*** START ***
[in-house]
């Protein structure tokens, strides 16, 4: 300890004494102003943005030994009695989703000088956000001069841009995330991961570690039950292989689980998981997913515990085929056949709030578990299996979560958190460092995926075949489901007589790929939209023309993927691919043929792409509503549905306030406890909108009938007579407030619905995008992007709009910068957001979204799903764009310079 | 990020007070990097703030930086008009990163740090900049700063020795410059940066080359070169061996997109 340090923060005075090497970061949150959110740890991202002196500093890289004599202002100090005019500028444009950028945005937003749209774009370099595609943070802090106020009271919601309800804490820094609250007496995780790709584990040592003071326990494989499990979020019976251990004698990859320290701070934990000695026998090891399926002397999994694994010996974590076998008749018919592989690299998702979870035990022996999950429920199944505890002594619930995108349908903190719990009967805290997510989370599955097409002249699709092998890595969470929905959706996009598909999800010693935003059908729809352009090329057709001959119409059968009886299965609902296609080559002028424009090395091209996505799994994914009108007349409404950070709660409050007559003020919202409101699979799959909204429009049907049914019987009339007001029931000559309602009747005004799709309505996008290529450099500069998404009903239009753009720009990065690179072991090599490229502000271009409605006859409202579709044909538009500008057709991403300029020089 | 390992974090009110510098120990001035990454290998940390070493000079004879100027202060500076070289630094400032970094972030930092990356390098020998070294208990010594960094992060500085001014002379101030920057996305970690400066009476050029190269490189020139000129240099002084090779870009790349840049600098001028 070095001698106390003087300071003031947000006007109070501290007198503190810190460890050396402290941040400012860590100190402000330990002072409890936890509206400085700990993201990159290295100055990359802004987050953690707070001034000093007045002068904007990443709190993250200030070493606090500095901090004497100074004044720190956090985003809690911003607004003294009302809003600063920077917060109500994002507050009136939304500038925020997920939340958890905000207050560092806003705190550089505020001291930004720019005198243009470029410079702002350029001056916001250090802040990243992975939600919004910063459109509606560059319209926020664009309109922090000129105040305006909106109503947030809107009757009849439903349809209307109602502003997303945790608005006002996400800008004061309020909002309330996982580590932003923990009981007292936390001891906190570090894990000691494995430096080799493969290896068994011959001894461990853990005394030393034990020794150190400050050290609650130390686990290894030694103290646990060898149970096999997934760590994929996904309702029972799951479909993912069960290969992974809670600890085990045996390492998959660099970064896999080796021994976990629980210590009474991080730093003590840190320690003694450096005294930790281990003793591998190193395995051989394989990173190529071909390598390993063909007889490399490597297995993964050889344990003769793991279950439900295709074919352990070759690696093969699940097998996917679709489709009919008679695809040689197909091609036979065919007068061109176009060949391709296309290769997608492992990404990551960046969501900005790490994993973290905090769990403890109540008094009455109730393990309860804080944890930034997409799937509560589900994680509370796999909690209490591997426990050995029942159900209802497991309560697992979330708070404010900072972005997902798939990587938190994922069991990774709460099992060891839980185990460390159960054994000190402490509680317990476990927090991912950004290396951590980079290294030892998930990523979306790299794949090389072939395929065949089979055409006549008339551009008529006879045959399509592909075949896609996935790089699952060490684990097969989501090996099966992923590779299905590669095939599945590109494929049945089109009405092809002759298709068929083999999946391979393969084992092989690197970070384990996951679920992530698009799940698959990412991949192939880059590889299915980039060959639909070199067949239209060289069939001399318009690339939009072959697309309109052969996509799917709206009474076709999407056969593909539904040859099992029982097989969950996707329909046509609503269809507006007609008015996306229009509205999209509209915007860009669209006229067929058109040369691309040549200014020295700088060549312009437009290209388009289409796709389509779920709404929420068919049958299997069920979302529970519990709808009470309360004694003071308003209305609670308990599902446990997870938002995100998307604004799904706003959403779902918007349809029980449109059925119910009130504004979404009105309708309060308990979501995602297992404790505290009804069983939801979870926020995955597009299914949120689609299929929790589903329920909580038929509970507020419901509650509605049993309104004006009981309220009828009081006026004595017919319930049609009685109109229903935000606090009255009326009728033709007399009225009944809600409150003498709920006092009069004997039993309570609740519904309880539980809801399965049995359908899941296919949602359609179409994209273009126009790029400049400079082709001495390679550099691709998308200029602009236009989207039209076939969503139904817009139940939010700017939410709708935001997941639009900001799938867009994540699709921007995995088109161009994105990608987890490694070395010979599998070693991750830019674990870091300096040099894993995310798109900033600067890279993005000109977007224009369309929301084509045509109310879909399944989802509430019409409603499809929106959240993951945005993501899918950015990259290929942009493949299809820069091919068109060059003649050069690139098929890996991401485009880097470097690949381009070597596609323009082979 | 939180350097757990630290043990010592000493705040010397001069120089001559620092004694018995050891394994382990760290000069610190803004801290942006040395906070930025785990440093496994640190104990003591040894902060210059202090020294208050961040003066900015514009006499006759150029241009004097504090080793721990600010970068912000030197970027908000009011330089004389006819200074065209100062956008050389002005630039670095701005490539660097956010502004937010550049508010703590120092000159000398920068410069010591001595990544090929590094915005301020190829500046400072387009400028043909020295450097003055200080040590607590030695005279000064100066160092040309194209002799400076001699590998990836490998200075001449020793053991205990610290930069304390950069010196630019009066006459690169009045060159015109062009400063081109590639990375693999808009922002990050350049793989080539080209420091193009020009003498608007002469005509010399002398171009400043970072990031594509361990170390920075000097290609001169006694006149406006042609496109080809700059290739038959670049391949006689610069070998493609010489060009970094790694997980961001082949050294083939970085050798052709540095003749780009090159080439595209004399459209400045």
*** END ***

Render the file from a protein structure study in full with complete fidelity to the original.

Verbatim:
[in-house]
């Protein structure tokens, strides 16, 4: 300890004494102003943005030994009695989703000088956000001069841009995330991961570690039950292989689980998981997913515990085929056949709030578990299996979560958190460092995926075949489901007589790929939209023309993927691919043929792409509503549905306030406890909108009938007579407030619905995008992007709009910068957001979204799903764009310079 | 990020007070990097703030930086008009990163740090900049700063020795410059940066080359070169061996997109 340090923060005075090497970061949150959110740890991202002196500093890289004599202002100090005019500028444009950028945005937003749209774009370099595609943070802090106020009271919601309800804490820094609250007496995780790709584990040592003071326990494989499990979020019976251990004698990859320290701070934990000695026998090891399926002397999994694994010996974590076998008749018919592989690299998702979870035990022996999950429920199944505890002594619930995108349908903190719990009967805290997510989370599955097409002249699709092998890595969470929905959706996009598909999800010693935003059908729809352009090329057709001959119409059968009886299965609902296609080559002028424009090395091209996505799994994914009108007349409404950070709660409050007559003020919202409101699979799959909204429009049907049914019987009339007001029931000559309602009747005004799709309505996008290529450099500069998404009903239009753009720009990065690179072991090599490229502000271009409605006859409202579709044909538009500008057709991403300029020089 | 390992974090009110510098120990001035990454290998940390070493000079004879100027202060500076070289630094400032970094972030930092990356390098020998070294208990010594960094992060500085001014002379101030920057996305970690400066009476050029190269490189020139000129240099002084090779870009790349840049600098001028 070095001698106390003087300071003031947000006007109070501290007198503190810190460890050396402290941040400012860590100190402000330990002072409890936890509206400085700990993201990159290295100055990359802004987050953690707070001034000093007045002068904007990443709190993250200030070493606090500095901090004497100074004044720190956090985003809690911003607004003294009302809003600063920077917060109500994002507050009136939304500038925020997920939340958890905000207050560092806003705190550089505020001291930004720019005198243009470029410079702002350029001056916001250090802040990243992975939600919004910063459109509606560059319209926020664009309109922090000129105040305006909106109503947030809107009757009849439903349809209307109602502003997303945790608005006002996400800008004061309020909002309330996982580590932003923990009981007292936390001891906190570090894990000691494995430096080799493969290896068994011959001894461990853990005394030393034990020794150190400050050290609650130390686990290894030694103290646990060898149970096999997934760590994929996904309702029972799951479909993912069960290969992974809670600890085990045996390492998959660099970064896999080796021994976990629980210590009474991080730093003590840190320690003694450096005294930790281990003793591998190193395995051989394989990173190529071909390598390993063909007889490399490597297995993964050889344990003769793991279950439900295709074919352990070759690696093969699940097998996917679709489709009919008679695809040689197909091609036979065919007068061109176009060949391709296309290769997608492992990404990551960046969501900005790490994993973290905090769990403890109540008094009455109730393990309860804080944890930034997409799937509560589900994680509370796999909690209490591997426990050995029942159900209802497991309560697992979330708070404010900072972005997902798939990587938190994922069991990774709460099992060891839980185990460390159960054994000190402490509680317990476990927090991912950004290396951590980079290294030892998930990523979306790299794949090389072939395929065949089979055409006549008339551009008529006879045959399509592909075949896609996935790089699952060490684990097969989501090996099966992923590779299905590669095939599945590109494929049945089109009405092809002759298709068929083999999946391979393969084992092989690197970070384990996951679920992530698009799940698959990412991949192939880059590889299915980039060959639909070199067949239209060289069939001399318009690339939009072959697309309109052969996509799917709206009474076709999407056969593909539904040859099992029982097989969950996707329909046509609503269809507006007609008015996306229009509205999209509209915007860009669209006229067929058109040369691309040549200014020295700088060549312009437009290209388009289409796709389509779920709404929420068919049958299997069920979302529970519990709808009470309360004694003071308003209305609670308990599902446990997870938002995100998307604004799904706003959403779902918007349809029980449109059925119910009130504004979404009105309708309060308990979501995602297992404790505290009804069983939801979870926020995955597009299914949120689609299929929790589903329920909580038929509970507020419901509650509605049993309104004006009981309220009828009081006026004595017919319930049609009685109109229903935000606090009255009326009728033709007399009225009944809600409150003498709920006092009069004997039993309570609740519904309880539980809801399965049995359908899941296919949602359609179409994209273009126009790029400049400079082709001495390679550099691709998308200029602009236009989207039209076939969503139904817009139940939010700017939410709708935001997941639009900001799938867009994540699709921007995995088109161009994105990608987890490694070395010979599998070693991750830019674990870091300096040099894993995310798109900033600067890279993005000109977007224009369309929301084509045509109310879909399944989802509430019409409603499809929106959240993951945005993501899918950015990259290929942009493949299809820069091919068109060059003649050069690139098929890996991401485009880097470097690949381009070597596609323009082979 | 939180350097757990630290043990010592000493705040010397001069120089001559620092004694018995050891394994382990760290000069610190803004801290942006040395906070930025785990440093496994640190104990003591040894902060210059202090020294208050961040003066900015514009006499006759150029241009004097504090080793721990600010970068912000030197970027908000009011330089004389006819200074065209100062956008050389002005630039670095701005490539660097956010502004937010550049508010703590120092000159000398920068410069010591001595990544090929590094915005301020190829500046400072387009400028043909020295450097003055200080040590607590030695005279000064100066160092040309194209002799400076001699590998990836490998200075001449020793053991205990610290930069304390950069010196630019009066006459690169009045060159015109062009400063081109590639990375693999808009922002990050350049793989080539080209420091193009020009003498608007002469005509010399002398171009400043970072990031594509361990170390920075000097290609001169006694006149406006042609496109080809700059290739038959670049391949006689610069070998493609010489060009970094790694997980961001082949050294083939970085050798052709540095003749780009090159080439595209004399459209400045």